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seasonal fluctuations, business cycles, seasonal cycles


Early scholars of aggregate fluctuations, including Jevons ( 1884) and Kemmerer ( 1910), introduced the notion that seasonal cycles were relevant to the study of other, seemingly more important, fluctuations in macroeconomic time series. Kuznets (1933) continued this approach, recognizing the tendency for seasonal variations to exacerbate the variability of employment and capital accumulation. But, as economic contractions intensified in the J 930's, economists began to discount the relative importance of the seasonal cycle. Work by Mitchell (1927), Pigou (I 929) and later, Burns and Mitchell ( 194 7), promulgated the view that fluctuations in commercial activity were relevant to the study of business cycles, while seasonal fluctuations were not. Currently, economists are calling for the reinterpretation of seasonal fluctuations as a means to understanding business cycles.2 As Miron ( 1996) explains, seasonal fluctuations account for a large portion of the overall movement in macroeconomic time series, and may be related to the behavior of non-seasonal (business) cycles. Moreover, to the extent that seasonal cycles are not Pareto Optimal, understanding how monetary and fiscal policy decisions can eliminate them may prove useful. While promising, the efficacy of such an approach is limited ultimately by economists' understanding of the seasonal cycle. Hence, in order to add to our knowledge of business cycles, the complexities of US seasonal cycles must be unraveled. One such example, for which numerous studies have been written, is the cessation of seasonal pressures on US money markets in 1914.3 While the disappearance of seasonal variations in US interest rates is compelling simply because it challenges our intuition that seasonal cycles are endemic fixtures of US money markets, the implications of this episode are all the more pressing in light of the recent literature linking seasonal and business cycles. In this paper we examine the origins of the seasonal cycle in US interest rates, beginning in the antebellum period, in order to gain a better understanding of when and why seasonal pressures emerged (and perhaps, disappeared) in early US financial markets. Seasonal tests indicate that variations in short- term interest rates are relatively unexplained by the seasonal cycle prior to the mid-1870s, and hence, are similar to their post-1914 counterparts. We propose that the absence of a seasonal cycle prior to the l 870's was most likely due to money market volatility. Prior to 1874, movements in interest rates were erratic and financial instabilities imparted relatively large shocks to money markets, particularly in the autumn months. After 1874, the effects of financial instabilities on interest rates diminished and the regularization of seasonal movements was attained. We attribute this change in behavior of short-term rates in the nineteenth century to the following institutional innovation: the introduction of futures markets and the resulting substitution away from consignment contracts in the agricultural trade shortly after 1874. The US experience with interest rate seasonals questions the view that seasonal cycles are a welldefined and predictable phenomenon in macroeconomic time series. Like business cycles, seasonal cycles can exhibit irregularities, as exemplified by their absence prior to 1874, as well as after 1914, and hence should not be dismissed as uninteresting fluctuations. Moreover, that a financial innovation contributed to the regularization of seasonal cycles in 1874 is particularly compelling, given the recent connection drawn between seasonal and business cycles, insofar as it suggests that business cycles may also be regularized by economic innovations.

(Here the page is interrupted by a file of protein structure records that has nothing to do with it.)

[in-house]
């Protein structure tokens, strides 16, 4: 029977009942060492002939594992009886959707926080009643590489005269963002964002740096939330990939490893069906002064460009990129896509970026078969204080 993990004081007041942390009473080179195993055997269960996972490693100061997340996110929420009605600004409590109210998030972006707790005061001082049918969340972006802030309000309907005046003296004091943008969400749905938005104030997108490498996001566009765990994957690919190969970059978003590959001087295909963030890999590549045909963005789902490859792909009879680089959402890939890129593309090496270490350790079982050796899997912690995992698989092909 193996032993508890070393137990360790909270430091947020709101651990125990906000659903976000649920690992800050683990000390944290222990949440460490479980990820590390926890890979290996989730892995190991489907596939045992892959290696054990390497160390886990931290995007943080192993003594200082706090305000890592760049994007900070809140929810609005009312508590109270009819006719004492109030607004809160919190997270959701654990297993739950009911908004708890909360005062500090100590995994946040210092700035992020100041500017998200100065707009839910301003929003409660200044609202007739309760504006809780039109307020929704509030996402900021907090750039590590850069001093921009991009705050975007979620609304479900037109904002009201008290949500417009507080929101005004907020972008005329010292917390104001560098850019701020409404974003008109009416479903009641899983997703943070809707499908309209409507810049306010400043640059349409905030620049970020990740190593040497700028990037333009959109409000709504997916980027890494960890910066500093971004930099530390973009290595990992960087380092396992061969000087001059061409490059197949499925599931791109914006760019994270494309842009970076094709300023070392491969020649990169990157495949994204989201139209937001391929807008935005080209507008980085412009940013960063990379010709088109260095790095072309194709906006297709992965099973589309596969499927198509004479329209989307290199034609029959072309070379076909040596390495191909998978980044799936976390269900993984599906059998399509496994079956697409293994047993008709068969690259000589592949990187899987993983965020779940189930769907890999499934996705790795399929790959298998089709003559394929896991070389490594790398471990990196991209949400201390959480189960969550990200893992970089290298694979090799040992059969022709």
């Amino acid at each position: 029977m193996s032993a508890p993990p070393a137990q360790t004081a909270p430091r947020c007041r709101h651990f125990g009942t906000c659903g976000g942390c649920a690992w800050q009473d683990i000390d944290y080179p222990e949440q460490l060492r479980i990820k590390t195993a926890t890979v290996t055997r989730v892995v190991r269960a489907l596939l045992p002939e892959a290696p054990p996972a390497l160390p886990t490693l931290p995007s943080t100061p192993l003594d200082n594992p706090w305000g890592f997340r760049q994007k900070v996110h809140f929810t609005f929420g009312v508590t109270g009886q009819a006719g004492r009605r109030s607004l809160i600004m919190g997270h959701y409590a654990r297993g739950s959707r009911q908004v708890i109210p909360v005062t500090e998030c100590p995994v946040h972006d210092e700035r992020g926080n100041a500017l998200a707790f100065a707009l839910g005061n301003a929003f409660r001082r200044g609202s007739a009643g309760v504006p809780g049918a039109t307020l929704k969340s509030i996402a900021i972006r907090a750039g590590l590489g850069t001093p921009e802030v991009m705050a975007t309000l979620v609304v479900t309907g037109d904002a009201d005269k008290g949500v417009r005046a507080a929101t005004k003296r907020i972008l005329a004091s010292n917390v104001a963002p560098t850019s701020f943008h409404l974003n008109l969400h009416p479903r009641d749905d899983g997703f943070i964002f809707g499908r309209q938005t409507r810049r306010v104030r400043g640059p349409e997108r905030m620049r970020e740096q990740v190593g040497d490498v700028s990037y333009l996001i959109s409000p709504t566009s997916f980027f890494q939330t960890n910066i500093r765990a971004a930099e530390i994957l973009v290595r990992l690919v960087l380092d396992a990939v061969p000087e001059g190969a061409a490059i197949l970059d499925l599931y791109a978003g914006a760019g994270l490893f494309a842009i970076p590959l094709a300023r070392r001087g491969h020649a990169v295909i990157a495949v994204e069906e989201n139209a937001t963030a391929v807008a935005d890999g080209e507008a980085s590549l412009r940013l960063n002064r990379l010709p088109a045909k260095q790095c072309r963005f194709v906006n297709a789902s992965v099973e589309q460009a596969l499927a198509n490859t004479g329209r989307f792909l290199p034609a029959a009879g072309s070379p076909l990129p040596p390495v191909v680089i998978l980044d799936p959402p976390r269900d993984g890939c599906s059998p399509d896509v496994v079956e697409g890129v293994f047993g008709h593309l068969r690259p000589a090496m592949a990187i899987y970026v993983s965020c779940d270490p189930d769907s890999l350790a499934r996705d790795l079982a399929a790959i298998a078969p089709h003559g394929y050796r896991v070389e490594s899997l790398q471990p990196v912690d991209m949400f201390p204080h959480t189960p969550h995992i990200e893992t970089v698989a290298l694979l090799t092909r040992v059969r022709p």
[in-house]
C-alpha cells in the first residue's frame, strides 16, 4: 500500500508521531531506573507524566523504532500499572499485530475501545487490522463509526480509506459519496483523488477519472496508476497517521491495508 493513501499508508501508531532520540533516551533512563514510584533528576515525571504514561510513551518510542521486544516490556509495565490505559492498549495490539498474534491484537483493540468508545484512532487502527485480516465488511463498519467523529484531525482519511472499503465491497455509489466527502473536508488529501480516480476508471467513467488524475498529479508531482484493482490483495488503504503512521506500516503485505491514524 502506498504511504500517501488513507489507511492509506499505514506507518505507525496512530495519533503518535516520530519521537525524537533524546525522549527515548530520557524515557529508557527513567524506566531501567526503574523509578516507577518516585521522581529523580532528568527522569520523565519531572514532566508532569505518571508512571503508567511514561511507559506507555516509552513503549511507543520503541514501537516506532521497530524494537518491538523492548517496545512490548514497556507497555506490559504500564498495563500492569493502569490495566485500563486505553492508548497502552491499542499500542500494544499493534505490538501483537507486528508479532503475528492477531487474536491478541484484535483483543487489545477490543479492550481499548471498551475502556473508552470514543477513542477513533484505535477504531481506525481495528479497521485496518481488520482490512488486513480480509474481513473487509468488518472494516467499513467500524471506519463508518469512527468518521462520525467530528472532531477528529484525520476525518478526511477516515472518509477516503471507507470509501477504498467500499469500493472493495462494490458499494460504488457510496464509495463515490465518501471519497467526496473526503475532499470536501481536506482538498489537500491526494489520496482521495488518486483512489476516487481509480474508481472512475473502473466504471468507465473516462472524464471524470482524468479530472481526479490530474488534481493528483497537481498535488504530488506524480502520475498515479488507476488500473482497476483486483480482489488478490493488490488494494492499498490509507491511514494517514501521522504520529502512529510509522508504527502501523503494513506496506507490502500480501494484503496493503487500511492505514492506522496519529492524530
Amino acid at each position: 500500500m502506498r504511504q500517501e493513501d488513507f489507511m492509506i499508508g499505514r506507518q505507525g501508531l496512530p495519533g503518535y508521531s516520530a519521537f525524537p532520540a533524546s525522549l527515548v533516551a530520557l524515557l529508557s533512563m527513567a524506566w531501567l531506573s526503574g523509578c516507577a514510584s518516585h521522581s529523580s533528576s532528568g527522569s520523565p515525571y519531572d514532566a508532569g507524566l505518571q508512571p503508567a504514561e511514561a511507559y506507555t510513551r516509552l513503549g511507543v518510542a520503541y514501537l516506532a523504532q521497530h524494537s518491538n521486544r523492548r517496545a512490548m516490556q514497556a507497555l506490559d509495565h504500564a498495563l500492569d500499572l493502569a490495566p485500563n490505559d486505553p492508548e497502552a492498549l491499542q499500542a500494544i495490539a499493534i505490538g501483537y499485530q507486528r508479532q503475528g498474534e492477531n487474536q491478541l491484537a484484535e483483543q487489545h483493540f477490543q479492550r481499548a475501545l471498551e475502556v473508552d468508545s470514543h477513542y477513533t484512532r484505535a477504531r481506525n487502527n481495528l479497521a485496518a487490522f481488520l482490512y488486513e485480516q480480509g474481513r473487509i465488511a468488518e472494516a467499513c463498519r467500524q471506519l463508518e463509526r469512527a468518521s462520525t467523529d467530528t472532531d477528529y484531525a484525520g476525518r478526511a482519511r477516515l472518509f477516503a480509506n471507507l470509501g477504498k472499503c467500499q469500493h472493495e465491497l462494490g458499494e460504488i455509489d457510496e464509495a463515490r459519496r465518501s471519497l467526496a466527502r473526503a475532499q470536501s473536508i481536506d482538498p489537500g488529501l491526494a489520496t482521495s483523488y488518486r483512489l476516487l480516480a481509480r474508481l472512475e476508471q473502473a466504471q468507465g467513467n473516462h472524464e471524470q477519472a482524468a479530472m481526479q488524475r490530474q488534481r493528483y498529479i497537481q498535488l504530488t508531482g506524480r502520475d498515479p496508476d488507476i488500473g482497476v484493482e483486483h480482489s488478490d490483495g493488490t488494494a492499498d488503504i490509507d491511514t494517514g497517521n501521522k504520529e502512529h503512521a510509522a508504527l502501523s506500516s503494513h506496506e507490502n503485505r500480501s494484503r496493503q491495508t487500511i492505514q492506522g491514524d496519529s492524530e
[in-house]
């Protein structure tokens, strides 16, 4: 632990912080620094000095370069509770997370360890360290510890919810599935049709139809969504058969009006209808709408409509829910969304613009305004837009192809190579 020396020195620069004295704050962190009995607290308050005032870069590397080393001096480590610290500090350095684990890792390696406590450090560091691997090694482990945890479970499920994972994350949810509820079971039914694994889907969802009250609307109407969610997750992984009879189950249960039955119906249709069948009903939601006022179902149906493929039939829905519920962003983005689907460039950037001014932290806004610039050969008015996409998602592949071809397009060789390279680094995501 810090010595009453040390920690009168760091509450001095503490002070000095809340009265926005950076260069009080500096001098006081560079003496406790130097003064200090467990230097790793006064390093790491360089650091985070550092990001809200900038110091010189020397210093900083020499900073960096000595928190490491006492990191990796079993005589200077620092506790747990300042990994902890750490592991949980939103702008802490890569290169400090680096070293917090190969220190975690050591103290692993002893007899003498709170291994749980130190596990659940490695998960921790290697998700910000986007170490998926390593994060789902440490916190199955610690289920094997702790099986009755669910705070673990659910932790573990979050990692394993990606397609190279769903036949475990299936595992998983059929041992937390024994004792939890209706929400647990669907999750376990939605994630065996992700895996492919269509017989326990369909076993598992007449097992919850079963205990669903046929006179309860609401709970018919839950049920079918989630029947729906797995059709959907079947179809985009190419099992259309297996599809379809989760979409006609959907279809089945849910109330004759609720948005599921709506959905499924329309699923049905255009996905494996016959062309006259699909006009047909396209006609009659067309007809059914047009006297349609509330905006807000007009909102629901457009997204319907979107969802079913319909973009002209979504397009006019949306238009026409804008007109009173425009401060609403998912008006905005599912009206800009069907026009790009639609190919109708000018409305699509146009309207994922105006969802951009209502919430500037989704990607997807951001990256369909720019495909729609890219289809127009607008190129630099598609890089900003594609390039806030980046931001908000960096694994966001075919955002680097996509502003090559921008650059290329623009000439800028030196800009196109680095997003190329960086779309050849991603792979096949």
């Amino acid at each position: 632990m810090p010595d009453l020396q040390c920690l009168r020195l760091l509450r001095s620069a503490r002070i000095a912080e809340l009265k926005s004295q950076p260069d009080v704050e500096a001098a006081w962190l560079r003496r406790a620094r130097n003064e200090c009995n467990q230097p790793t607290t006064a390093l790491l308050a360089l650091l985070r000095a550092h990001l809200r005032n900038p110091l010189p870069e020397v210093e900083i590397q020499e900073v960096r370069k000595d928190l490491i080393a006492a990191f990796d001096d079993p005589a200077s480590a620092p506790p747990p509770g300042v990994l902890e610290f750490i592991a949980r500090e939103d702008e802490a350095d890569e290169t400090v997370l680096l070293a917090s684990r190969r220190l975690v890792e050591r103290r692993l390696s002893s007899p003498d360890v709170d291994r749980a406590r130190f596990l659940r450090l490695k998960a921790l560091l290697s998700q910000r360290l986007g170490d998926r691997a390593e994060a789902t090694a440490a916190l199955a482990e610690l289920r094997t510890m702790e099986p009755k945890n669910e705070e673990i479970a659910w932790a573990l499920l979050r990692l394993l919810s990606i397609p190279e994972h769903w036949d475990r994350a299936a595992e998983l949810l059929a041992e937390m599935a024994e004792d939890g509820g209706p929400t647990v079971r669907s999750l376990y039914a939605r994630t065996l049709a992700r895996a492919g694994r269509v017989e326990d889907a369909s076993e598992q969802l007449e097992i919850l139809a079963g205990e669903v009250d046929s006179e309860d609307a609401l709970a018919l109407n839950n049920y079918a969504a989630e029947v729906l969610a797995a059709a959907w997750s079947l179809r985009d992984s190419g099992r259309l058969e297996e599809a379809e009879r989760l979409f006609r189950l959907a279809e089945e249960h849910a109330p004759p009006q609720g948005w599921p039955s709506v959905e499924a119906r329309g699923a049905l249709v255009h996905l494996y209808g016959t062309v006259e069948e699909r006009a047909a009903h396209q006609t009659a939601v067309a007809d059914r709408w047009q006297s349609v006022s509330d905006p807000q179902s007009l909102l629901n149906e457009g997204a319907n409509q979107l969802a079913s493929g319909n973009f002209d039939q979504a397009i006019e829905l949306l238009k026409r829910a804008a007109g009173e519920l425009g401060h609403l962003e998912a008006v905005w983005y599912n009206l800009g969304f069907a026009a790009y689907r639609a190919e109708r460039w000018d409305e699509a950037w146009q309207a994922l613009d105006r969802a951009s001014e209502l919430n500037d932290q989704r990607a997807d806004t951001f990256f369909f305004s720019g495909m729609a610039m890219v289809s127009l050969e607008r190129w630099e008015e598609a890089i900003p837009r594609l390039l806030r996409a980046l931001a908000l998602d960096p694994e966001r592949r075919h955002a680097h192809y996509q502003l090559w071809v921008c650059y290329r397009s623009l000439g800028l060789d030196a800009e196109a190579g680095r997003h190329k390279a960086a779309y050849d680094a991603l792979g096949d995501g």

Economics Research Report No. 98-2